Today, I want to talk a little bit about the University itself and find out what made you all apply to study here. Something which as always interested me is how and why international students such as yourselves decided to come and study at Manchester – whether you are about to start a foundation year, or commence a PhD. Even as a UK student, I found is so hard to choose which university to attend, as there are just so many different factors to consider when making your choice! For example, you need to ensure that the course and the modules fit your interests, that the teaching is good, and that you can ultimately imagine yourself living in the city in which your chosen university is based. Each person is different, and prioritises each of these things differently depending on their needs, but the good thing about the city of Manchester, and the University of Manchester is that every need really is catered for!

mcr2mcr3mcr4mcr5samalexgrad7peakdistrictI’m actually from Manchester, and have lived here ever since I was born. I love the city so much, and so it only seemed natural for me to attend university here in the city.  One of the things I love the most about Manchester is that it is the second biggest city in the UK and has all the multiculturalism and vibrancy of London or New York. However, it also has the friendliness of a small town – everyone is welcoming and approachable and willing to help you if you ask them. It’s a great city to be a student in for these reasons, and also because it’s really affordable! Additionally, if the hustle and bustle of the city gets too much for you, Manchester is surrounded on all sides by nature – from the Peak District, to the Lake District and Snowdonia National Park just a short train ride away. It really is a unique place, where you get the best of multiple worlds.

Of course, the university is excellent too, and we are incredibly lucky to have a world-class university in a great city. There is a fantastic support network, from student societies within the students union and counselling, to classes which teach you how to write essays at degree level. These sorts of things benefit everyone, but they are invaluable for international students, and I think you will all find these things really helpful when you arrive here!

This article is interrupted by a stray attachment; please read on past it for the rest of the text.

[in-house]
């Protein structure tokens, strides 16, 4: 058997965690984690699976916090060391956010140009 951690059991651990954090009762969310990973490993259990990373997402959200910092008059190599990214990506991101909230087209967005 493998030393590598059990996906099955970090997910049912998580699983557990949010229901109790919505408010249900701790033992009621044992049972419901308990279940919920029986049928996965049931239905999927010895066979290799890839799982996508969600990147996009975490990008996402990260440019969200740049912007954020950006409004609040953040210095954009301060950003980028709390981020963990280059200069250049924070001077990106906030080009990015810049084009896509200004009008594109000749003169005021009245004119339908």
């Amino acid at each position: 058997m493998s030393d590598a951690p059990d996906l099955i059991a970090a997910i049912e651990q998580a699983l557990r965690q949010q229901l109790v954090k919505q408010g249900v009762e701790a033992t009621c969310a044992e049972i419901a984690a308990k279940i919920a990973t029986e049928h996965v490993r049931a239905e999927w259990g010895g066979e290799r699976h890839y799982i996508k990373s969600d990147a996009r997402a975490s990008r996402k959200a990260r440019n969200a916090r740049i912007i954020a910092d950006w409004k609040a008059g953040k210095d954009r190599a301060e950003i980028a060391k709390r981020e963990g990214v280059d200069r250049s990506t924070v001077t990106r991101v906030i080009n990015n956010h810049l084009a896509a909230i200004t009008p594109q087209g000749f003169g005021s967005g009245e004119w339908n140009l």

So, what made you want to study at Manchester? Was it the chance to study at one of the most respected universities in the world, or was it the chance to live in one of the most diverse cities in the UK? Or something else entirely? Comment below and let me know!

A brief introduction

Hi everyone!

 

My name is Vicki, and I’m spending my summer interning in the International Office, helping to organise your arrival and orientation here at Manchester! As well as necessary things like picking you all up from the airport, and getting you checked into your accommodation, we’re planning lots of fun activities such as tours around the city, and movie nights for your first few weeks here so that you quickly feel like Manchester is your second home!

I’ll be posting on this blog, and also on our Facebook page quite a lot over the next 8 weeks, so I thought it might be a good idea to do a quick introduction so you know a little bit more about me:

 

  • I will be going into my final year at The University of Manchester in September, studying Sociology. I’ve lived in Manchester for all my life, and while many people in the UK choose to go to a university which isn’t in their home town, I love the city of Manchester so much that I decided to stay! There’s so much to love about the city, and it’s very easy to make it feel like home.
  • I love learning about and immersing myself in new cultures, and throughout my degree, I’ve tried to get as much international experience as possible. In 2015, I went to Shanghai, China, to study Mandarin, and I have just come back from the USA, where I spent a semester studying on exchange at The University of Missouri – Columbia. Therefore, I have experience of being an international student myself, and trust me, I know just how crazy/scary/exciting it all is! Trust me though, you are all going to have an amazing experience

I’m really excited to have this job, and really want to work hard to ensure that every single one of you settles into university life and life in Manchester as quickly as possible. I will be trying to update this blog on a weekly basis, and each week will have a theme. Some of the themes I have in mind so far are:

  • where to find the best worldwide food in the city
  • fun things to do around Manchester
  • What to pack

If you have any suggestions for other themes which I could do, or any questions you’d like to ask me, please do comment below, or on our Facebook page! Even if you don’t have any questions or suggestions, comment and say Hello! I will probably see some of you during Orientation Week, and it would be lovely to get to know you all beforehand 🙂

 

Vicki x